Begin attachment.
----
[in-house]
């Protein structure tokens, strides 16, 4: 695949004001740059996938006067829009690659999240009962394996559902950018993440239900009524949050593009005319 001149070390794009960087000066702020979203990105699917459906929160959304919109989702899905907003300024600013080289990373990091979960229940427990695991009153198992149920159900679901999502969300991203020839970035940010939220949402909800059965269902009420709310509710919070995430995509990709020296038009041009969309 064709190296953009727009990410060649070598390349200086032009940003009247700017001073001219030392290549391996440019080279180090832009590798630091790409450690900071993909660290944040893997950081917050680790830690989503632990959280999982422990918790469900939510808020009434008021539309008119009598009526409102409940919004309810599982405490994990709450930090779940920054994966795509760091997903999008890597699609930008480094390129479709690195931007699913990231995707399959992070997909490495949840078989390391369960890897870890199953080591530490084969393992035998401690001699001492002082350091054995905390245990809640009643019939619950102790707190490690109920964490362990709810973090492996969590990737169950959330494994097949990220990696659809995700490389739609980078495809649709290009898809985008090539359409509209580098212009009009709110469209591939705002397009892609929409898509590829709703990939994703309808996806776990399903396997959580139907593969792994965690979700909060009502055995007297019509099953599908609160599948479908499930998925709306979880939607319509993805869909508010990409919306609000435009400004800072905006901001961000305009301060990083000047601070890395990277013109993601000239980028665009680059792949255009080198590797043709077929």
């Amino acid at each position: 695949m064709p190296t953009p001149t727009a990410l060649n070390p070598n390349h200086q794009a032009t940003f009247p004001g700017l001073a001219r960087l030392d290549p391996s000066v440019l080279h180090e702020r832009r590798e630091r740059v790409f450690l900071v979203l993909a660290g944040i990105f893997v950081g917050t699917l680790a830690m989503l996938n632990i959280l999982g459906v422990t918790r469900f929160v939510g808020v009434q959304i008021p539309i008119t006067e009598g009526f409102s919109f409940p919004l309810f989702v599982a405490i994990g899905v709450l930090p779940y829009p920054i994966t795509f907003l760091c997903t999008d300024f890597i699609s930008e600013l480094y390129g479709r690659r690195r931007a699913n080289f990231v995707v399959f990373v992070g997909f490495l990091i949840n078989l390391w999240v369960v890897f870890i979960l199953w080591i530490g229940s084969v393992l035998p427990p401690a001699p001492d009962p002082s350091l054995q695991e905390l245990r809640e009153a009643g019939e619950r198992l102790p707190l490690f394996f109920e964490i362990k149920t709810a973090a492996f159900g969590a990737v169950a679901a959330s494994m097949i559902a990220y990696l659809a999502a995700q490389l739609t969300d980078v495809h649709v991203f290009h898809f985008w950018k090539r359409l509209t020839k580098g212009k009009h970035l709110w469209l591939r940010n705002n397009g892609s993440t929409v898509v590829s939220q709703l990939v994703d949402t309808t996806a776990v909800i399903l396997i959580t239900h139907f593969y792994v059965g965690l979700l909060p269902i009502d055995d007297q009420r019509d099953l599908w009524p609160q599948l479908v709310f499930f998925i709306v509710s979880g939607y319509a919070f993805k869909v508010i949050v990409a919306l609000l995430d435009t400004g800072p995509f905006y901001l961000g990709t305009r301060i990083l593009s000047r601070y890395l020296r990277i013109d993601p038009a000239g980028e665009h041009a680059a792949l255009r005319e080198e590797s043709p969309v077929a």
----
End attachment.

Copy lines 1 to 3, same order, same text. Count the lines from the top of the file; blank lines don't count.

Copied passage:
[in-house]
């Protein structure tokens, strides 16, 4: 695949004001740059996938006067829009690659999240009962394996559902950018993440239900009524949050593009005319 001149070390794009960087000066702020979203990105699917459906929160959304919109989702899905907003300024600013080289990373990091979960229940427990695991009153198992149920159900679901999502969300991203020839970035940010939220949402909800059965269902009420709310509710919070995430995509990709020296038009041009969309 064709190296953009727009990410060649070598390349200086032009940003009247700017001073001219030392290549391996440019080279180090832009590798630091790409450690900071993909660290944040893997950081917050680790830690989503632990959280999982422990918790469900939510808020009434008021539309008119009598009526409102409940919004309810599982405490994990709450930090779940920054994966795509760091997903999008890597699609930008480094390129479709690195931007699913990231995707399959992070997909490495949840078989390391369960890897870890199953080591530490084969393992035998401690001699001492002082350091054995905390245990809640009643019939619950102790707190490690109920964490362990709810973090492996969590990737169950959330494994097949990220990696659809995700490389739609980078495809649709290009898809985008090539359409509209580098212009009009709110469209591939705002397009892609929409898509590829709703990939994703309808996806776990399903396997959580139907593969792994965690979700909060009502055995007297019509099953599908609160599948479908499930998925709306979880939607319509993805869909508010990409919306609000435009400004800072905006901001961000305009301060990083000047601070890395990277013109993601000239980028665009680059792949255009080198590797043709077929």
């Amino acid at each position: 695949m064709p190296t953009p001149t727009a990410l060649n070390p070598n390349h200086q794009a032009t940003f009247p004001g700017l001073a001219r960087l030392d290549p391996s000066v440019l080279h180090e702020r832009r590798e630091r740059v790409f450690l900071v979203l993909a660290g944040i990105f893997v950081g917050t699917l680790a830690m989503l996938n632990i959280l999982g459906v422990t918790r469900f929160v939510g808020v009434q959304i008021p539309i008119t006067e009598g009526f409102s919109f409940p919004l309810f989702v599982a405490i994990g899905v709450l930090p779940y829009p920054i994966t795509f907003l760091c997903t999008d300024f890597i699609s930008e600013l480094y390129g479709r690659r690195r931007a699913n080289f990231v995707v399959f990373v992070g997909f490495l990091i949840n078989l390391w999240v369960v890897f870890i979960l199953w080591i530490g229940s084969v393992l035998p427990p401690a001699p001492d009962p002082s350091l054995q695991e905390l245990r809640e009153a009643g019939e619950r198992l102790p707190l490690f394996f109920e964490i362990k149920t709810a973090a492996f159900g969590a990737v169950a679901a959330s494994m097949i559902a990220y990696l659809a999502a995700q490389l739609t969300d980078v495809h649709v991203f290009h898809f985008w950018k090539r359409l509209t020839k580098g212009k009009h970035l709110w469209l591939r940010n705002n397009g892609s993440t929409v898509v590829s939220q709703l990939v994703d949402t309808t996806a776990v909800i399903l396997i959580t239900h139907f593969y792994v059965g965690l979700l909060p269902i009502d055995d007297q009420r019509d099953l599908w009524p609160q599948l479908v709310f499930f998925i709306v509710s979880g939607y319509a919070f993805k869909v508010i949050v990409a919306l609000l995430d435009t400004g800072p995509f905006y901001l961000g990709t305009r301060i990083l593009s000047r601070y890395l020296r990277i013109d993601p038009a000239g980028e665009h041009a680059a792949l255009r005319e080198e590797s043709p969309v077929a």